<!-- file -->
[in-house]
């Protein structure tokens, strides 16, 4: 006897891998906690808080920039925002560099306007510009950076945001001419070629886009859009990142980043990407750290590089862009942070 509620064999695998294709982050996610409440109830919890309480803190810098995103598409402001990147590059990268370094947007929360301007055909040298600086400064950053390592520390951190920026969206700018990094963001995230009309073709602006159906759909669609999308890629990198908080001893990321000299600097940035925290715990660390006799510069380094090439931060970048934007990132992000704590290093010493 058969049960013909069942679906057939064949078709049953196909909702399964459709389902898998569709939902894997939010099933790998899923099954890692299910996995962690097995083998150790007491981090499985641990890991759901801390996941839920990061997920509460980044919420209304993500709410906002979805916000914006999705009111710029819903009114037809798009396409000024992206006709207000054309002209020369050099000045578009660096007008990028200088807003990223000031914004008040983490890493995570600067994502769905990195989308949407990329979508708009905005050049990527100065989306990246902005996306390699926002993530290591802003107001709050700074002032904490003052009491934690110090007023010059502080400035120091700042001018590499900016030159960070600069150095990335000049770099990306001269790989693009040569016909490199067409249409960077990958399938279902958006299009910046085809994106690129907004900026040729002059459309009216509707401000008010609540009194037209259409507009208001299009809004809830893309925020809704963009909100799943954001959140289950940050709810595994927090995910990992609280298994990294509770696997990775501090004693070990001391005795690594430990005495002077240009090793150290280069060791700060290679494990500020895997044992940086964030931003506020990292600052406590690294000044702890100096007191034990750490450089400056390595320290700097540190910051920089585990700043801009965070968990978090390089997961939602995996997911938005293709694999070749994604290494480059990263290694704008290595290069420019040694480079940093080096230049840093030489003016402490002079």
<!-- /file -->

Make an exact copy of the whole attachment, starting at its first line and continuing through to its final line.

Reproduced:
[in-house]
């Protein structure tokens, strides 16, 4: 006897891998906690808080920039925002560099306007510009950076945001001419070629886009859009990142980043990407750290590089862009942070 509620064999695998294709982050996610409440109830919890309480803190810098995103598409402001990147590059990268370094947007929360301007055909040298600086400064950053390592520390951190920026969206700018990094963001995230009309073709602006159906759909669609999308890629990198908080001893990321000299600097940035925290715990660390006799510069380094090439931060970048934007990132992000704590290093010493 058969049960013909069942679906057939064949078709049953196909909702399964459709389902898998569709939902894997939010099933790998899923099954890692299910996995962690097995083998150790007491981090499985641990890991759901801390996941839920990061997920509460980044919420209304993500709410906002979805916000914006999705009111710029819903009114037809798009396409000024992206006709207000054309002209020369050099000045578009660096007008990028200088807003990223000031914004008040983490890493995570600067994502769905990195989308949407990329979508708009905005050049990527100065989306990246902005996306390699926002993530290591802003107001709050700074002032904490003052009491934690110090007023010059502080400035120091700042001018590499900016030159960070600069150095990335000049770099990306001269790989693009040569016909490199067409249409960077990958399938279902958006299009910046085809994106690129907004900026040729002059459309009216509707401000008010609540009194037209259409507009208001299009809004809830893309925020809704963009909100799943954001959140289950940050709810595994927090995910990992609280298994990294509770696997990775501090004693070990001391005795690594430990005495002077240009090793150290280069060791700060290679494990500020895997044992940086964030931003506020990292600052406590690294000044702890100096007191034990750490450089400056390595320290700097540190910051920089585990700043801009965070968990978090390089997961939602995996997911938005293709694999070749994604290494480059990263290694704008290595290069420019040694480079940093080096230049840093030489003016402490002079």